Stroke Risk Yardstick

Stroke Risk Yardstick

Your doctor may be able to assess your relative stroke risk with just two simple measures.

Measure Number 1: Vitamin C.

Top of the heap

Previous trials have shown a slight but not significant link between vitamin C supplement use and reduced stroke risk. But what about blood levels of vitamin C from dietary sources? Could evidence of a high intake of C-rich foods predict risk?

This is the question a UK team, led by University of Cambridge researchers, set out to answer in a study published last month in the American Journal of Clinical Nutrition.


  • Blood samples were taken from more than 20,600 subjects participating in the European Prospective Investigation into Cancer study
  • At baseline, subjects were between 40 and 79 years old
  • Each subject completed a questionnaire to record personal habits and conditions that impact general health
  • Researchers followed the subjects for nearly 10 years, recording 448 strokes
  • When blood levels of vitamin C were measured, subjects were divided into four groups according to their plasma vitamin C concentrations
  • Results showed that subjects in the top quartile had a 42 percent lower risk of stroke compared to subjects in the bottom quartile

The Cambridge team concluded that plasma vitamin C concentration might serve as a useful tool in identifying a patient’s stroke risk.

An editorial that accompanied the Cambridge research notes that five to nine servings of a wide variety of fruits and vegetables each day would put most people in the top vitamin C quartile.

Add just a little more

This study won’t come as a surprise to longtime e-Alert readers who have an excellent memory. In an e-Alert I sent you more than five years ago (“The Critical Second Cup” 7/1/02), I told you about a study from Finland in which researchers took blood samples from more than 2,400 middle-aged men, and then followed their health records for 10 years.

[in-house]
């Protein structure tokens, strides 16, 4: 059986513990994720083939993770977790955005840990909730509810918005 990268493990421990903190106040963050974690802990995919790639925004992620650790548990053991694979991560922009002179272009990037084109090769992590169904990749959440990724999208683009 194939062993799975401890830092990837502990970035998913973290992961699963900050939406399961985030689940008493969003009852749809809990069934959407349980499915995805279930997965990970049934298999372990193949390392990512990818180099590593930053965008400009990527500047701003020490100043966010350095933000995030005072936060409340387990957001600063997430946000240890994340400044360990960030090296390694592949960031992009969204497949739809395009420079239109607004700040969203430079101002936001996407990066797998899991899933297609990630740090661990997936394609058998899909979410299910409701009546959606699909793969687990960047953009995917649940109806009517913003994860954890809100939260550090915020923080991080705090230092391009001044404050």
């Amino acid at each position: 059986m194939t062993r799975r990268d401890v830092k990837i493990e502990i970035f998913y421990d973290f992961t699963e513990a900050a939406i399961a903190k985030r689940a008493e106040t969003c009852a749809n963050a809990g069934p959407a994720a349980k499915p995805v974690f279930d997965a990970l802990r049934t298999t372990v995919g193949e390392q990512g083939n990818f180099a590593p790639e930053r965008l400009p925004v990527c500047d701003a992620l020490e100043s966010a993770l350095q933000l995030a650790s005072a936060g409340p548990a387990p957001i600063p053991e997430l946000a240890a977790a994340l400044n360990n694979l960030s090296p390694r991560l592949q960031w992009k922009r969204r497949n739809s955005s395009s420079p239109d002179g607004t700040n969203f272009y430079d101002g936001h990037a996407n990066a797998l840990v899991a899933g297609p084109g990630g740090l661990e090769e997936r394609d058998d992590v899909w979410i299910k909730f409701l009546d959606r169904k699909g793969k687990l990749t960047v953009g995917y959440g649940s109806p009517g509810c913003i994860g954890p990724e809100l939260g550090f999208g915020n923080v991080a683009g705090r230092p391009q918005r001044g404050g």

Results showed that subjects with the lowest plasma concentrations of vitamin C were almost two and a half times more likely to experience a stroke compared to subjects with the highest C levels.

One of the most interesting things about this study is that the vitamin C intake difference between subjects with high levels and subjects with low levels was not enormous. Researchers estimated that the difference between the two groups was equal to the equivalent of only about one and a half glasses of orange juice per day.

Measure for measure

And now for stroke Measure Number 2: Folate.

In the e-Alert “May Isn’t Only for Mothers” (5/15/02), the link between folate levels and stroke risk was examined by researchers at Tulane University who assessed 19 years of dietary and medical data collected from more than 9,700 subjects. When folate intake was compared to incidence of strokes and development of cardiovascular disease (CVD), researchers found that subjects who consumed at least 300 micrograms (mcg) of folate daily reduced stroke risk by 20 percent and CVD risk by 13 percent.

Dietary sources of folate (part of the B vitamin complex) include spinach, leafy green vegetables, asparagus, beans, chickpeas, and two excellent sources of vitamin C: citrus fruit and tomatoes.

“Plasma vitamin C concentrations predict risk of incident stroke over 10 y in 20,649 participants of the European Prospective Investigation into Cancer – Norfolk prospective population study” American Journal of Clinical Nutrition, Vol. 87, No. 1, January 2008,
“Dietary Intake of Folate and Risk of Stroke in US Men and Women” Stroke, Vol. 33, No. 5, May 2002,